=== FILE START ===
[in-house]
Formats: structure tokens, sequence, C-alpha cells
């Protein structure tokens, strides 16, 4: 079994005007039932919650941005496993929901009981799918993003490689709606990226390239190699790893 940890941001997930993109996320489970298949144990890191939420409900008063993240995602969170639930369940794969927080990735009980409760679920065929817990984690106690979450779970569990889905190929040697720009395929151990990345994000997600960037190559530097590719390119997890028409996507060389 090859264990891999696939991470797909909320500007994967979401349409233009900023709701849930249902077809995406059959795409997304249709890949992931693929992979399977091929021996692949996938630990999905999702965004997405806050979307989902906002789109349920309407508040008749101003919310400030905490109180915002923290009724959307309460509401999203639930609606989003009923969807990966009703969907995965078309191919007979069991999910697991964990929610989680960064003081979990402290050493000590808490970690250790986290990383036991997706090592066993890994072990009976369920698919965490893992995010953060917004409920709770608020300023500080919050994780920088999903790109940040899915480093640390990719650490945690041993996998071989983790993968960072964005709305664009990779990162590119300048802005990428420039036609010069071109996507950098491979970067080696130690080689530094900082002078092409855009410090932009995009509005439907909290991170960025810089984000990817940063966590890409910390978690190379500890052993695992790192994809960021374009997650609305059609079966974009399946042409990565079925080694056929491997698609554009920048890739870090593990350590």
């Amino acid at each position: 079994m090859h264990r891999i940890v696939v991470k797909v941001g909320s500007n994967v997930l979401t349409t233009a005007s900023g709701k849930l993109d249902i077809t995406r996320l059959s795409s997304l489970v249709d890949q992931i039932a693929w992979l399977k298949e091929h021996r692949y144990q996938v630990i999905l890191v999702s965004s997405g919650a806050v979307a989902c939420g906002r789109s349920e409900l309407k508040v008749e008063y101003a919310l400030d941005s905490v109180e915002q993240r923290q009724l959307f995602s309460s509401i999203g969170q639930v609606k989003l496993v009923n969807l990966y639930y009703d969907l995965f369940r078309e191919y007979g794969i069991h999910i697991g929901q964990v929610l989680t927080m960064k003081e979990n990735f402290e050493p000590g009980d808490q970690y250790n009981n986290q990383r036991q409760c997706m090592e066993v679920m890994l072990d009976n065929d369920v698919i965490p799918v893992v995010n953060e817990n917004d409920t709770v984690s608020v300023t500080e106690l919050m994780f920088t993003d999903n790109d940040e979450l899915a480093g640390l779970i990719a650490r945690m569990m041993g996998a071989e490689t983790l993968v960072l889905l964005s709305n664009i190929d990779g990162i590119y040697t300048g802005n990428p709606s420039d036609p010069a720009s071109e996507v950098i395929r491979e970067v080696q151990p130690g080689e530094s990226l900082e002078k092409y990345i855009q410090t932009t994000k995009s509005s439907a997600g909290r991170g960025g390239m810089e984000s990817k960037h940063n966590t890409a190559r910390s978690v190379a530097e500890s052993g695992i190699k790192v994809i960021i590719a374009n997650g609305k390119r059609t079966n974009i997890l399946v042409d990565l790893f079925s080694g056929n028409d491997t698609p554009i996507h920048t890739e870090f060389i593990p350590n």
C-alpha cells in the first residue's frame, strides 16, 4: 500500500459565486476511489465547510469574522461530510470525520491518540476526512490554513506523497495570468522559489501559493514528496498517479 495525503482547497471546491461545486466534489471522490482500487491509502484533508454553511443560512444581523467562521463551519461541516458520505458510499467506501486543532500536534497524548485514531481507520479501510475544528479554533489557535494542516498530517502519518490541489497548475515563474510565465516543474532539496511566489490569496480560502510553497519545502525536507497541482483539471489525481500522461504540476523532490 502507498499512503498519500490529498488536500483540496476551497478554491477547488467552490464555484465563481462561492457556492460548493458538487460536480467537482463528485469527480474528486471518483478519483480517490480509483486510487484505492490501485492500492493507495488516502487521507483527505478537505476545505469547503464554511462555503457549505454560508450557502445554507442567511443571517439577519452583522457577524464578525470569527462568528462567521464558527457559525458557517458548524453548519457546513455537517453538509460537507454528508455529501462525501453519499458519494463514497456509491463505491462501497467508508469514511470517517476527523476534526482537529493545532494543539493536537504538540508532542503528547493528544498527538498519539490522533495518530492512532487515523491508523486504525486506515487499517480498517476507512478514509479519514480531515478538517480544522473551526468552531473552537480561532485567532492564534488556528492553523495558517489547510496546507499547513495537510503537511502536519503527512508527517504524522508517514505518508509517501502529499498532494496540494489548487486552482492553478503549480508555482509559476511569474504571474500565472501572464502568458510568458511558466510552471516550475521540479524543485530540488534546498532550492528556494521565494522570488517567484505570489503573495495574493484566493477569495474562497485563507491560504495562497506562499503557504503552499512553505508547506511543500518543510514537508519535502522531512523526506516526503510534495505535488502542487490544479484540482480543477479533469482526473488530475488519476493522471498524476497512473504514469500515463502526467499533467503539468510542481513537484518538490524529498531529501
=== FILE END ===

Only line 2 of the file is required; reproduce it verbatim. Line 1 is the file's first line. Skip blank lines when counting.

Formats: structure tokens, sequence, C-alpha cells